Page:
A Wall Street Journal writer has documented President Obama has a 20-year history with ACORN, the now-beleaguered community-organizing enterprise that was founded by a team of undercover volunteers apparently willing to aid and abet child prostitution and tax evasion.
But there’s no explanation or elaboration coming from the White House, at least now. Press secretary Robert Gibbs declined today to give WND an opportunity to ask about the links uncovered by writer John Fund.
Les Kinsolving, WND’s reporter at the White House and one of the most-senior reporters on the beat, wanted to ask: “The Wall Street Journal’s John Fund reports President Obama not only was an attorney for ACORN, but in 1996 he listed ACORN as first among his key supporters for his campaign for Illinois state senate. Does the president believe John Fund is inaccurate or unfair?”
Fund, in his recent column, commented on Obama’s professed ignorance about ACORN’s recent troubles, including bills passed by the House and Senate to cut off funding.
“It’s not something I’ve followed closely,” the president said.
Fund wrote that Obama “took great pains to act as if he barely knew about ACORN. In fact, his association goes back almost 20 years.”
“In 1991, he took time off from his law firm to run a voter-registration drive for Project Vote, an ACORN partner that was soon fully absorbed under the ACORN umbrella,” Fund said. “The drive registered 135,000 voters and was considered a major factor in the upset victory of Democrat Carol Moseley Braun over incumbent Democratic Senator Alan Dixon in the 1992 Democratic Senate primary.”
Fund described how Obama’s success “made him a hot commodity on the community organizing circuit” and how he became “a top trainer at ACORN’s Chicago conferences.”
“In 1995, he became ACORN’s attorney, participating in a landmark case to force the state of Illinois to implement the federal Motor Voter Law. That law’s loose voter registration requirements would later be exploited by ACORN employees in an effort to flood voter rolls with fake names,” Fund wrote.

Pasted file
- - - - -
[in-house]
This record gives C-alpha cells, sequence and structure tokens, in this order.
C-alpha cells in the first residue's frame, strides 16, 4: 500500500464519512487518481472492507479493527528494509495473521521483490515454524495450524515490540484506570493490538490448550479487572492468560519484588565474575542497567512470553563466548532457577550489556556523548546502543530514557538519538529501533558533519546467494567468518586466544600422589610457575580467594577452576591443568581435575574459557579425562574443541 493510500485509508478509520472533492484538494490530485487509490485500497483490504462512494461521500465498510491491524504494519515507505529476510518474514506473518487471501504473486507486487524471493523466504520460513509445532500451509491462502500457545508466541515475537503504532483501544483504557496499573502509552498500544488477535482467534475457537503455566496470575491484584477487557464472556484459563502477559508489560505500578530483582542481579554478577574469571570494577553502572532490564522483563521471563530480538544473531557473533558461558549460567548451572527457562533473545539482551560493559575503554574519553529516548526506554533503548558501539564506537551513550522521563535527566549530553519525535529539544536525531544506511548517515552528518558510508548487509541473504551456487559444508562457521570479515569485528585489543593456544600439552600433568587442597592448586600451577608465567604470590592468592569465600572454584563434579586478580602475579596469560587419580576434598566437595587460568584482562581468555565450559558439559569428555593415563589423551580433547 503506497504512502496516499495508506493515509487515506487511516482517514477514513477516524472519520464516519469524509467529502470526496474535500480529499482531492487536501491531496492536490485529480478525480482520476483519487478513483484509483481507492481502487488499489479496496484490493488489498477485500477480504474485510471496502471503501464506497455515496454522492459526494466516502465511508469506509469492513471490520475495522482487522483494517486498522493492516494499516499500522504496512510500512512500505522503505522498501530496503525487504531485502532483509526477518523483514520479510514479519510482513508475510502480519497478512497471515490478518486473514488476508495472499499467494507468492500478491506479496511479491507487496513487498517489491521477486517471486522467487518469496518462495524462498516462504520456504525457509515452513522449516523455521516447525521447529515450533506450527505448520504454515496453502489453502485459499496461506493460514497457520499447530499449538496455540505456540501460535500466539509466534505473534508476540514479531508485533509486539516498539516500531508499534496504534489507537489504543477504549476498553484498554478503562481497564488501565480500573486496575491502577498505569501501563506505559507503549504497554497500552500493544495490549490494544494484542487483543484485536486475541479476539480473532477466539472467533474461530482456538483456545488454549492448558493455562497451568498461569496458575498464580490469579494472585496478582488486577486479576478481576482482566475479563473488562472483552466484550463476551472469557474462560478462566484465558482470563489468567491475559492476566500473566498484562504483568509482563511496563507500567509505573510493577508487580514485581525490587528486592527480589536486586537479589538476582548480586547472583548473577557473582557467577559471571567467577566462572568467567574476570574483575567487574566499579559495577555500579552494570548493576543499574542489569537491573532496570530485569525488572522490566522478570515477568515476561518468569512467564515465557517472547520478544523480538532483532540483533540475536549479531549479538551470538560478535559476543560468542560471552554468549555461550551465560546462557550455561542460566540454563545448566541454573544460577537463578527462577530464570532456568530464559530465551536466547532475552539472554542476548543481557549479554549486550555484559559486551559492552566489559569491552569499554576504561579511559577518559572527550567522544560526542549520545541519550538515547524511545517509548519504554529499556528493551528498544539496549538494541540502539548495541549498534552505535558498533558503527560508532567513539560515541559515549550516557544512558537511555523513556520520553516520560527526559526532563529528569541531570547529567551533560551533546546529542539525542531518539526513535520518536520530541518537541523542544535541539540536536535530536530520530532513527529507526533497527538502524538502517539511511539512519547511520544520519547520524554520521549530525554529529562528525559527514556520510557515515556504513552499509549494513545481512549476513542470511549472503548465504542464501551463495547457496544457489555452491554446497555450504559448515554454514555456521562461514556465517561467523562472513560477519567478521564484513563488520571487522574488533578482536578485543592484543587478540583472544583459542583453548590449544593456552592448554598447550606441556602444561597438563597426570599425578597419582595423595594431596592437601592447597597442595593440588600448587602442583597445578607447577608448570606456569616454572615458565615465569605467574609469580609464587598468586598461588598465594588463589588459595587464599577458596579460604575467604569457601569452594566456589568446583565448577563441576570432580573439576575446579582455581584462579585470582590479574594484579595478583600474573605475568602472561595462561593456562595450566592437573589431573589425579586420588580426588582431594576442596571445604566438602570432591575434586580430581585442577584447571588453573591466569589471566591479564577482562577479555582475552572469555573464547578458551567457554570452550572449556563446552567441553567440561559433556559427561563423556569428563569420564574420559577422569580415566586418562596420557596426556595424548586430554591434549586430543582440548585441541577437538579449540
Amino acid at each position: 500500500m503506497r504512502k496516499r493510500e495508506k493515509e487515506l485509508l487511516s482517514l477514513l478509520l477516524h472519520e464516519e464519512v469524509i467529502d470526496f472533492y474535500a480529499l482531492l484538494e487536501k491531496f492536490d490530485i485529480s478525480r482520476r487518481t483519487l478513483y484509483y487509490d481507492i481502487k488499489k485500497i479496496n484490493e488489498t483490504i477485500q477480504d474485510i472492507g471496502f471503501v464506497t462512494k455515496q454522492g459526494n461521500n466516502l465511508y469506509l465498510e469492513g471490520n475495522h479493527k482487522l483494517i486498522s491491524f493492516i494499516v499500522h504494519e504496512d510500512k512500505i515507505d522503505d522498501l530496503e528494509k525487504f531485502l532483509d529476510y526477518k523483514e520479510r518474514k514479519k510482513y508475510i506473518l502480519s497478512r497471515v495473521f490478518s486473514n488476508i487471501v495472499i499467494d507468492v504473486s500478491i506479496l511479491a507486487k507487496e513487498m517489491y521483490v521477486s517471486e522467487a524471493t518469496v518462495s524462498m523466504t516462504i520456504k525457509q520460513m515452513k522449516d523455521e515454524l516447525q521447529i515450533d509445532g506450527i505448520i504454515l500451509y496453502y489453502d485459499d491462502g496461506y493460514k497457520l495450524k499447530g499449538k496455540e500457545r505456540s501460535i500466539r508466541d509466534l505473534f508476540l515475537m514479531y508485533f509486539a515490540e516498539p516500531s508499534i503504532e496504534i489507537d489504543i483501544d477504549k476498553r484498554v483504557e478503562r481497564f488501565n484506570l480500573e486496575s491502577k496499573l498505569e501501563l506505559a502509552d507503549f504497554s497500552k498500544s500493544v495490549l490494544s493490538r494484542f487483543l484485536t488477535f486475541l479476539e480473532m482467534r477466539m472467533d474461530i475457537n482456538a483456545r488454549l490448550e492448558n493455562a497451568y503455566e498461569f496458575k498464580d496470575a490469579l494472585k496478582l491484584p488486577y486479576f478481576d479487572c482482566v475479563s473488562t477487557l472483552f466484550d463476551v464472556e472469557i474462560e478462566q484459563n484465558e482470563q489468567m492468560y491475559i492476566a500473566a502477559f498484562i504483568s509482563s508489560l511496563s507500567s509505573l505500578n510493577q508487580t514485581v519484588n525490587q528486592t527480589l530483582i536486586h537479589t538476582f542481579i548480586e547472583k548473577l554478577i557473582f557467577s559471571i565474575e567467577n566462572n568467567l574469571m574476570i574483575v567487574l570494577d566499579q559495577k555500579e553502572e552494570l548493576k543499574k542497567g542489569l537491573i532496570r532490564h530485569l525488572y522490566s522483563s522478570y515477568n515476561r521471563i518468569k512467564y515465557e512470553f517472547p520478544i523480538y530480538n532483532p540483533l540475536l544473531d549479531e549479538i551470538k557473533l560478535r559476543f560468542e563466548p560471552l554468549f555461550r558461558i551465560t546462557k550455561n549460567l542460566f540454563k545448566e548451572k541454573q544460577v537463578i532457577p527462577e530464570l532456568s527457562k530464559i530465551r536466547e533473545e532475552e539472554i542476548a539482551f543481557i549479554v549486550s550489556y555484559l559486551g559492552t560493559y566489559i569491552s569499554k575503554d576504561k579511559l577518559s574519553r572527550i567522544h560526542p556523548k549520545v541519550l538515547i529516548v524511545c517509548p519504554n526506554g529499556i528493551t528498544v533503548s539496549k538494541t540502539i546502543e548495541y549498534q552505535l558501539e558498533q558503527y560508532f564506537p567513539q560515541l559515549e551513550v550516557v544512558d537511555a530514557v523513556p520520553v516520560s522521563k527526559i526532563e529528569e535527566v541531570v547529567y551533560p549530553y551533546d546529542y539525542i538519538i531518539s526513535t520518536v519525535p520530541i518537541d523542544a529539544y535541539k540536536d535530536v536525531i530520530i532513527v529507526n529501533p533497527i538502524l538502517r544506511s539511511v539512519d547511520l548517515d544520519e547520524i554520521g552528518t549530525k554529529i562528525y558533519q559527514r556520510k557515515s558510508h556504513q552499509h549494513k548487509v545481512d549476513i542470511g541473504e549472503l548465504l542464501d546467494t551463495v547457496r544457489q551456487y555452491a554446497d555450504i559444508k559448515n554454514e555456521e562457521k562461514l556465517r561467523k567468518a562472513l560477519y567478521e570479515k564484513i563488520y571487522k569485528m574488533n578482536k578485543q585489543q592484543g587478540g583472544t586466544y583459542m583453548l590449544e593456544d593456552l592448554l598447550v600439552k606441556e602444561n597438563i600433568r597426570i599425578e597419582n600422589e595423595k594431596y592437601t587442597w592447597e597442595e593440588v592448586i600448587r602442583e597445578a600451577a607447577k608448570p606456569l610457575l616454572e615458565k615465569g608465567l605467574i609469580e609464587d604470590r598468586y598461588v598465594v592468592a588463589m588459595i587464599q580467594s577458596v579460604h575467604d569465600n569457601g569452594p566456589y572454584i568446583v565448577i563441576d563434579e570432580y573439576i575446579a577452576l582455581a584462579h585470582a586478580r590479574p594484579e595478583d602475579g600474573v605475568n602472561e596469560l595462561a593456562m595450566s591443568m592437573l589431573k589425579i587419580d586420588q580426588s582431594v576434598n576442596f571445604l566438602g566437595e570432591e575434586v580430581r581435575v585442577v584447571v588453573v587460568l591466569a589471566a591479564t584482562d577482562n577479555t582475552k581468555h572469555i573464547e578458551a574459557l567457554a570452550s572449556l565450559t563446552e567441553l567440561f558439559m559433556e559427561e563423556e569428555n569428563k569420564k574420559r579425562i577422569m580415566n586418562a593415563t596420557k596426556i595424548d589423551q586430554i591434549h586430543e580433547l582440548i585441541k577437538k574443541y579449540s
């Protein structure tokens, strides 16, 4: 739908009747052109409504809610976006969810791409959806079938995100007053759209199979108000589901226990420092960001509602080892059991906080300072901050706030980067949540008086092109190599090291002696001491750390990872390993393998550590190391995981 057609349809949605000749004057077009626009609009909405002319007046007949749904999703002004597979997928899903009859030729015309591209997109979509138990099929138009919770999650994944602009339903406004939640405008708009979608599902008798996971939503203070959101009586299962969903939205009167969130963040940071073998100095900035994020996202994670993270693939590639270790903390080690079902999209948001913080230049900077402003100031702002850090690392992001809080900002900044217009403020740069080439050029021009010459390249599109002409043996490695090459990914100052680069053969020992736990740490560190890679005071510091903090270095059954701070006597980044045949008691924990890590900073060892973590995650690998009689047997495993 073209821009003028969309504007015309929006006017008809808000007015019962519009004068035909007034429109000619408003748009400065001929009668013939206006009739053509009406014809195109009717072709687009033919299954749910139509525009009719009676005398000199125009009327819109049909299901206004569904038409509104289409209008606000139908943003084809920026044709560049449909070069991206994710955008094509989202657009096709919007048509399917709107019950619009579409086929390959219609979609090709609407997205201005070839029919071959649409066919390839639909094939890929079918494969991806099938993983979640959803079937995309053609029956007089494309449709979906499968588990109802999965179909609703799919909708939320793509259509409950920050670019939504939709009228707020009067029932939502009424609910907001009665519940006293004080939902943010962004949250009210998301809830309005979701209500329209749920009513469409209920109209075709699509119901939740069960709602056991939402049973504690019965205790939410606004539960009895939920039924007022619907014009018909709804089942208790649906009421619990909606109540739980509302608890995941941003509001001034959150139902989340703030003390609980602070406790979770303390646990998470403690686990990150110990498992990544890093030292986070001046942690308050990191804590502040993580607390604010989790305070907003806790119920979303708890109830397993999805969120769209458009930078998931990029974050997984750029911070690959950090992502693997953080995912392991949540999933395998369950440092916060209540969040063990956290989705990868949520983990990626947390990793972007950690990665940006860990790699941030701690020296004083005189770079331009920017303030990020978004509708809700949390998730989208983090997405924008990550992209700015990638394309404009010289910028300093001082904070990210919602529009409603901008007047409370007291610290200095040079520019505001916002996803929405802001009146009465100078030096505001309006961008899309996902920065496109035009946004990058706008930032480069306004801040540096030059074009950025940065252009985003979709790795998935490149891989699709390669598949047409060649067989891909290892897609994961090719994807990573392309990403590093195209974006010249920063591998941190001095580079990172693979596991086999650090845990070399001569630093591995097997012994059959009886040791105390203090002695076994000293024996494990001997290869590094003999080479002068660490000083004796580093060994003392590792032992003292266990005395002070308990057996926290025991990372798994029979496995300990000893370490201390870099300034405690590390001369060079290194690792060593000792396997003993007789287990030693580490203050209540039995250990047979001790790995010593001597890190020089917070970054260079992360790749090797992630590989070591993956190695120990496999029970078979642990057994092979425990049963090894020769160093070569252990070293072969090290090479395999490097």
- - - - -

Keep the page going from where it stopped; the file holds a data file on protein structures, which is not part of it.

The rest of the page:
“In 1996, Mr. Obama filled out a questionnaire listing key supporters for his campaign for the Illinois Senate. He put ACORN first (it was not an alphabetical list). In the U.S. Senate, Mr. Obama became the leading critic of Voter ID laws, whose overturn was a top ACORN priority. In 2007, in a speech to ACORN’s leaders prior to their political arm’s endorsement of his presidential campaign, Mr. Obama was effusive: ‘I’ve been fighting alongside of ACORN on issues you care about my entire career. Even before I was an elected official, when I ran Project Vote in Illinois, ACORN was smack dab in the middle of it, and we appreciate your work,'” Fund wrote.
He also described how the Obama campaign a number of times has downplayed the president’s obvious connections, including the $832,000 Obama gave an ACORN subsidiary for get-out-the-vote activities last year. The campaign listed the expenses as “staging” and other services, “only correcting the filings after the Pittsburgh Tribune-Review revealed their true nature.”
“Here’s hoping White House reporters will press the president to clarify just how much he really knows about ACORN and when he knew it,” Fund wrote.
A second, also unanswered, question was whether it was appropriate for the White House to “pressure” state officials regarding their endorsements for governor.